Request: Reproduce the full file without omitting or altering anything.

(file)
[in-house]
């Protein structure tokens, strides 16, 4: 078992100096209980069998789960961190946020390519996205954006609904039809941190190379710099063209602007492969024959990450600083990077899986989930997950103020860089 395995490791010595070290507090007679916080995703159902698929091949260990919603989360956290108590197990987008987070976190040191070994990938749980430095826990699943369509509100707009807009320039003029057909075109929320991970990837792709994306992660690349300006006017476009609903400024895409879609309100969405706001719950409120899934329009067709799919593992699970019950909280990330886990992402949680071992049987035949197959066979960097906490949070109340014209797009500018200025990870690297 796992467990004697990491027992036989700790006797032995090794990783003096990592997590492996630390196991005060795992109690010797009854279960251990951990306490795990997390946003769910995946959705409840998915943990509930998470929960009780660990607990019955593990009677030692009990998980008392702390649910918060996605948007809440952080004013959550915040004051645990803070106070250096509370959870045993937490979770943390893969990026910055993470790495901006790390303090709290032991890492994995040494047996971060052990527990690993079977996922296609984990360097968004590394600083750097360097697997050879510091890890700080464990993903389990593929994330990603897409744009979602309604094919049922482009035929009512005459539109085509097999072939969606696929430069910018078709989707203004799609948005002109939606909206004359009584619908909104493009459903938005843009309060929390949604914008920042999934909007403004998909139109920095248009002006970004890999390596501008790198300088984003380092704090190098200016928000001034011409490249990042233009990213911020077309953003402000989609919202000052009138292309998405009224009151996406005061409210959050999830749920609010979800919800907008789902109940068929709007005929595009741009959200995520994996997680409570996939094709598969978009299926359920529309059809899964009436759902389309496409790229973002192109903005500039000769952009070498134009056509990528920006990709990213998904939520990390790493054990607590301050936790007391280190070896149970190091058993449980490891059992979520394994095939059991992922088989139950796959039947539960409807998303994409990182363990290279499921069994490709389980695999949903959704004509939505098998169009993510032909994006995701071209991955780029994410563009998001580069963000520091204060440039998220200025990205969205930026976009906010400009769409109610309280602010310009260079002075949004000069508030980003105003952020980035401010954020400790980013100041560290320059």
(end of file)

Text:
[in-house]
């Protein structure tokens, strides 16, 4: 078992100096209980069998789960961190946020390519996205954006609904039809941190190379710099063209602007492969024959990450600083990077899986989930997950103020860089 395995490791010595070290507090007679916080995703159902698929091949260990919603989360956290108590197990987008987070976190040191070994990938749980430095826990699943369509509100707009807009320039003029057909075109929320991970990837792709994306992660690349300006006017476009609903400024895409879609309100969405706001719950409120899934329009067709799919593992699970019950909280990330886990992402949680071992049987035949197959066979960097906490949070109340014209797009500018200025990870690297 796992467990004697990491027992036989700790006797032995090794990783003096990592997590492996630390196991005060795992109690010797009854279960251990951990306490795990997390946003769910995946959705409840998915943990509930998470929960009780660990607990019955593990009677030692009990998980008392702390649910918060996605948007809440952080004013959550915040004051645990803070106070250096509370959870045993937490979770943390893969990026910055993470790495901006790390303090709290032991890492994995040494047996971060052990527990690993079977996922296609984990360097968004590394600083750097360097697997050879510091890890700080464990993903389990593929994330990603897409744009979602309604094919049922482009035929009512005459539109085509097999072939969606696929430069910018078709989707203004799609948005002109939606909206004359009584619908909104493009459903938005843009309060929390949604914008920042999934909007403004998909139109920095248009002006970004890999390596501008790198300088984003380092704090190098200016928000001034011409490249990042233009990213911020077309953003402000989609919202000052009138292309998405009224009151996406005061409210959050999830749920609010979800919800907008789902109940068929709007005929595009741009959200995520994996997680409570996939094709598969978009299926359920529309059809899964009436759902389309496409790229973002192109903005500039000769952009070498134009056509990528920006990709990213998904939520990390790493054990607590301050936790007391280190070896149970190091058993449980490891059992979520394994095939059991992922088989139950796959039947539960409807998303994409990182363990290279499921069994490709389980695999949903959704004509939505098998169009993510032909994006995701071209991955780029994410563009998001580069963000520091204060440039998220200025990205969205930026976009906010400009769409109610309280602010310009260079002075949004000069508030980003105003952020980035401010954020400790980013100041560290320059």